Ethan Wolf
Ethan Wolf
Founder and Executive Director of Jewish Unity PAC

Trump’s Color-Blindness Hinders Ability to see Nuance in Israel

Biden (left) and Trump (Right) spar over differing perspectives on Israel and the Middle East

Biden (left) and Trump (Right) spar over differing perspectives on Israel and the Middle East Source:

The rain continues to fall onto the grass outside my house near Chicago, Illinois. The sky is dark despite it being mid-morning. As the sky growls with a sharp crack, I am reminded that our darkest days are followed by our brightest moments. When this rain inevitably stops, a beautiful rainbow radiating an array of colors will shine. President Trump, however, cannot see that beauty because he is color-blind, living in a world he believes to be black and white, devoid of nuance. 

Yet that is not the case. The world is full of nuance. This is especially true with an issue as complex as Israel. It is therefore imperative our Commander in Chief understands the full array of intricacies related to Israel. Only then can he push for long-term prosperity and peace. 

President Trump’s failure to understand those intricacies has significantly hindered attempts to create sustainable peace in the Middle East. Trump’s decision to move the United States embassy from Tel Aviv to Jerusalem, while symbolic, served no strategic purpose. It only emboldened anti-Israel activists in their quest to discredit the Jewish State. The morning after the embassy was moved, armed conflict between Palestinian protestors and Israeli Security forces erupted ultimately resulting in one death and injuring 35 others.

President Trump’s so-called “Deal of the Century” showed further evidence of Trump’s inability to understand nuance when seeking peace in the Middle East. It was a deal without any legitimate substance, political or otherwise. The Trump Administration’s hard-line—and not to mention, factually and politically erroneous—stance on Israeli politics rendered the deal dead on arrival. The “Deal of the Century,” like most things associated with President Trump, was in and of itself a farce. The “Deal of the Century” significantly hindered the United States’ ability to negotiate peace in the Middle East. Just yesterday, Mahmoud Abbas declared all agreements with the U.S. and Israel, including vital security agreements, null and void. With the United States’ credibility as a deal-maker diminished, long-term peace seems more far-fetched than any time in recent history. In both cases, President Trump’s hawkish and short-sighted actions threatened the future possibility of a two-state solution. Instead, the Trump Administration’s actions stoked the flames of anti-Israeli activists and deepened fragmentation amongst those involved in the conflict. As the lightning strikes, Mahmoud Abbas once again appears on the news. Large booms of thunder followed by violent strikes of lightning ensue around me. Things get louder. It’s more difficult to hear both the other side and my own thoughts. We are forced, yet again, into the echo chambers from whence we came. 

Vice President Biden, however, has always understood the nuances facing the Middle East, and particularly those concerning Israel. He has remained committed to supporting a two-state solution that will ensure the long term security of the Jewish and democratic state. Upon meeting Benjamin Netanyahu in the early 2000s, he said, “Bibi, I don’t agree with a damn thing you had to say, but I love you.” Despite differences, Biden never let these political disagreements steer him away from being a staunch supporter of the state of Israel. Rather than airing his grievances on Twitter in the middle of the night, negotiating through seemingly unhinged “letters” to foreign dignitaries, or governing by social media proclamation, Biden has gone on the record about his tactics for dealing with foreign leaders stating, behind closed doors, and with respect. This is how friends and allies operate. They share their dissatisfaction with certain policies and then move forward despite any differences. More concretely, Tony Blinken, former Deputy National Security Advisor during the Obama Biden Administration, stated in an interview with the Democratic Majority for Israel (DMFI), “He (Biden) would not tie military assistance to Israel to any political decisions that it makes.” Biden also played a strong role in helping Israel secure its largest military and financial aid package in its history. Crucial elements of the aid package included the development of the Iron Dome and David’s Sling. Both projects were key to keeping Israeli citizens safe from rocket fire. Through understanding the nuances and complexities of the region, Joe Biden is in the best position to help Israel shine today and for the foreseeable future.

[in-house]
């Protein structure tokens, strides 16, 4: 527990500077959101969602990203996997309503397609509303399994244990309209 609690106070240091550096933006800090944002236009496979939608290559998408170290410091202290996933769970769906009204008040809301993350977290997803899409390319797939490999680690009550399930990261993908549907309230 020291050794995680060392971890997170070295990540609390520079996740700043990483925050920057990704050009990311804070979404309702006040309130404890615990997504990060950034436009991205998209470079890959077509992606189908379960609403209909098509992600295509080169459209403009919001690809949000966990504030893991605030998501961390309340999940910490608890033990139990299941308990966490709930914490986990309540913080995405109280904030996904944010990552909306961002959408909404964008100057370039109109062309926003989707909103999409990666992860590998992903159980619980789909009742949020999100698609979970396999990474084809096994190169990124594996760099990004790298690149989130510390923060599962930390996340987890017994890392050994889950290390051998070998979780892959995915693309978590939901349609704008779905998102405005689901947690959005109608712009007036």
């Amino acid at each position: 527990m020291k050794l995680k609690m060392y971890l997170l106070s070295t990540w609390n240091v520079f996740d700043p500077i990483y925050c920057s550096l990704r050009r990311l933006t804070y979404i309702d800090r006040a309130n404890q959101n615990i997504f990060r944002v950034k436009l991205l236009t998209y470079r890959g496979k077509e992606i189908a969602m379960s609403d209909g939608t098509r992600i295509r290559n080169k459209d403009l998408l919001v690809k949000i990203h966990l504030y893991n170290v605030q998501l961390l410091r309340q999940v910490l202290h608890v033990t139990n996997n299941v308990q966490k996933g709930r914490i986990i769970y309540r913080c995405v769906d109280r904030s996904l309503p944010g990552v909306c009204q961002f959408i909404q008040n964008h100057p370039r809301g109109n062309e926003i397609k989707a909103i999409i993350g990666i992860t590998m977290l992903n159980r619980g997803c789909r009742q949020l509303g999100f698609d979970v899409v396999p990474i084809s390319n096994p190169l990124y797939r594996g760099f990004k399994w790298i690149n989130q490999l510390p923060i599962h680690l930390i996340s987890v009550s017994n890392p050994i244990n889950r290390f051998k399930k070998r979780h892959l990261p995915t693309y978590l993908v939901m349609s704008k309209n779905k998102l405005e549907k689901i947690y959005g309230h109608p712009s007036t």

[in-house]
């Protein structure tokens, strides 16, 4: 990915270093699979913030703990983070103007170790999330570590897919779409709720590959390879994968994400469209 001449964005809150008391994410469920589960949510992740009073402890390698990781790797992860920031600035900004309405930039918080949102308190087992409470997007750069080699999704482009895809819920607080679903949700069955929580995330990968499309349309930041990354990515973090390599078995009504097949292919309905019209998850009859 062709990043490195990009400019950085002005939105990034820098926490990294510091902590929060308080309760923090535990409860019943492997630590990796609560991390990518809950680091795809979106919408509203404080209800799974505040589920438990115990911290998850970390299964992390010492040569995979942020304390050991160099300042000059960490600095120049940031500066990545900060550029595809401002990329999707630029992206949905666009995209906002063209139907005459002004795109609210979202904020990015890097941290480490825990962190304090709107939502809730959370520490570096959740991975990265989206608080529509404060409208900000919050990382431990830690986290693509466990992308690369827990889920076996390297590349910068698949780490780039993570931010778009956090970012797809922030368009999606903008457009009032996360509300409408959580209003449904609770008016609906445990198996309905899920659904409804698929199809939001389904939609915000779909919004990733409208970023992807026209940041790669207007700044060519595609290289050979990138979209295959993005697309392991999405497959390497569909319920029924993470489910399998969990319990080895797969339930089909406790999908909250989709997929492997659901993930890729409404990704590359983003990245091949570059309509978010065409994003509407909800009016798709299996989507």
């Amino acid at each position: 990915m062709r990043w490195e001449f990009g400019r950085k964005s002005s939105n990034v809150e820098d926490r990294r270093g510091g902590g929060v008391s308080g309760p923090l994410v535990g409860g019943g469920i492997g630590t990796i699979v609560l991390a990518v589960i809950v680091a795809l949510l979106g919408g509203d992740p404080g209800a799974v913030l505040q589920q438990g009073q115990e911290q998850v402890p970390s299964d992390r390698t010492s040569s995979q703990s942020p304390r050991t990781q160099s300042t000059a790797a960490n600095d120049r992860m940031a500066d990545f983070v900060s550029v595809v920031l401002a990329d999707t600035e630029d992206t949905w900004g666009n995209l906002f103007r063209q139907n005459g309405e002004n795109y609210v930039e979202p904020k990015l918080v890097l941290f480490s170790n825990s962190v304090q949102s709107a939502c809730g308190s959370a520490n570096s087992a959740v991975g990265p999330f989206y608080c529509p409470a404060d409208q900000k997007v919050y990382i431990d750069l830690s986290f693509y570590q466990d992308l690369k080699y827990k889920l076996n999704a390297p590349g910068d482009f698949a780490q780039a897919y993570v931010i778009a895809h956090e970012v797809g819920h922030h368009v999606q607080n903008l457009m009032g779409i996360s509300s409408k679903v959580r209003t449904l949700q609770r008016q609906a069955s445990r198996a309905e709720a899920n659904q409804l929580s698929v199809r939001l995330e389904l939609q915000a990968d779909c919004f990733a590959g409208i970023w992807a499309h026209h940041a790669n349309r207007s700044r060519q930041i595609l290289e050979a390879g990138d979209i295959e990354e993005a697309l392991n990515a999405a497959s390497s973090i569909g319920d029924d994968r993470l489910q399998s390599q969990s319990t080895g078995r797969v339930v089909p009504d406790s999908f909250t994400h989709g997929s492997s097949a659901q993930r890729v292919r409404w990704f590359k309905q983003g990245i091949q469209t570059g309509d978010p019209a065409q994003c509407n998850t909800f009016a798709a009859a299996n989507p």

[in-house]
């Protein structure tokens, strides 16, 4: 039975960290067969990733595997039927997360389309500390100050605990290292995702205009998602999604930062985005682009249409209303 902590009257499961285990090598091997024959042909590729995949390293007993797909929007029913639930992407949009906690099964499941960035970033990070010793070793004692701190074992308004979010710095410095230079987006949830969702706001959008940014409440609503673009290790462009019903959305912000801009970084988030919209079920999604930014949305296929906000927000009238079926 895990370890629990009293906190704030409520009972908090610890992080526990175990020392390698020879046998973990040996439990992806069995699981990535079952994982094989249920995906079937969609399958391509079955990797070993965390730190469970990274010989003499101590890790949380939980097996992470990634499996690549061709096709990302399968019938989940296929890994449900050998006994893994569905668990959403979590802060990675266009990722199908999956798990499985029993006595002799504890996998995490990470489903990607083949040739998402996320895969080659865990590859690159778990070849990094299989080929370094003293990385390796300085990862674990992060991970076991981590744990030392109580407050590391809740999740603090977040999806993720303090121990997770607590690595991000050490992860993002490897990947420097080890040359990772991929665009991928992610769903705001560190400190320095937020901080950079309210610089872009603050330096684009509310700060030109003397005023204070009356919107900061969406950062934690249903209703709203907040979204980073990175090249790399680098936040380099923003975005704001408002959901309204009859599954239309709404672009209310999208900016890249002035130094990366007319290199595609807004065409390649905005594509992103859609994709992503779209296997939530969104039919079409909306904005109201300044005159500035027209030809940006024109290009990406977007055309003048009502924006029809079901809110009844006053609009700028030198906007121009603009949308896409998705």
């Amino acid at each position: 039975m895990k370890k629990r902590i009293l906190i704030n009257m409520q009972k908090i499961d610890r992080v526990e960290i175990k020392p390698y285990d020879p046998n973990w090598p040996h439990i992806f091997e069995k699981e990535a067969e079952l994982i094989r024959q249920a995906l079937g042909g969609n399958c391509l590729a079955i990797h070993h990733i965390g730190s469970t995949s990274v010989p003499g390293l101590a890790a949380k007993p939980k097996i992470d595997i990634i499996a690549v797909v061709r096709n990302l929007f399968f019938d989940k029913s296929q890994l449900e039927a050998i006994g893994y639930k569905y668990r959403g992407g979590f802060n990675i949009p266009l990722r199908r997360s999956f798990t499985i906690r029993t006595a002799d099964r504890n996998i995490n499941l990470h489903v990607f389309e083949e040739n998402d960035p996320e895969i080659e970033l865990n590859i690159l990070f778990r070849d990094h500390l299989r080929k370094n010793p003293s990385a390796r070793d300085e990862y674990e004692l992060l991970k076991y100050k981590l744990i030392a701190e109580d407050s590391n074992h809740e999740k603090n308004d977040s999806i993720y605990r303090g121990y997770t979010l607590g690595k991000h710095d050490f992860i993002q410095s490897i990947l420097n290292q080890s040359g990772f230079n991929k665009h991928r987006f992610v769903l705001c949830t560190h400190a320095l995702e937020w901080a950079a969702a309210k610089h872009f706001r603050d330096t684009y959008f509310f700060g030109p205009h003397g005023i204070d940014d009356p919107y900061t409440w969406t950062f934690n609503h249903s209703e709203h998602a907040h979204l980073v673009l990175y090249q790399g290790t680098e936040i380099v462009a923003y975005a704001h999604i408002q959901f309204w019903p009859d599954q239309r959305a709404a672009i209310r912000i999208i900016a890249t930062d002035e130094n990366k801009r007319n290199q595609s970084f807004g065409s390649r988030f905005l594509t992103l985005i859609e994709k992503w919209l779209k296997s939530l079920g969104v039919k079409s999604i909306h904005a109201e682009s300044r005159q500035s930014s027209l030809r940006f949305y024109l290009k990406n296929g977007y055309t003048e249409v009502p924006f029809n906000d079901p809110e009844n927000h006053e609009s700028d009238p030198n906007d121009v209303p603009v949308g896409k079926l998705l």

America’s darkest hours have always been followed by its brightest moments. Trump’s color-blind and anti-factual foreign diplomacy in Israel has caused its fair share of violent storms. Even still, the clouds are now dissipating. The sun is starting to poke out  revealing a beautiful rainbow filled with color. There is only one problem. The rainbow is not seen by President Trump. He doesn’t understand the nuance —the thousands of years of history and struggle—that inform Israeli politics, and the Middle East more broadly. It’s about time we get someone in the White House who does.

About the Author
Ethan is the Founder and Executive Director of Jewish Unity PAC, an organization devoted to promoting Jewish values, leadership and Jewish friendly policies in government. He previously founded and served as the chair of Jews 4 Joe, a mobilization of Young Jewish support for Vice President Biden. A former intern with Congressman Brad Schneider (IL-10), Ethan has a passion in public service, foreign affairs, and Middle Eastern Diplomacy.
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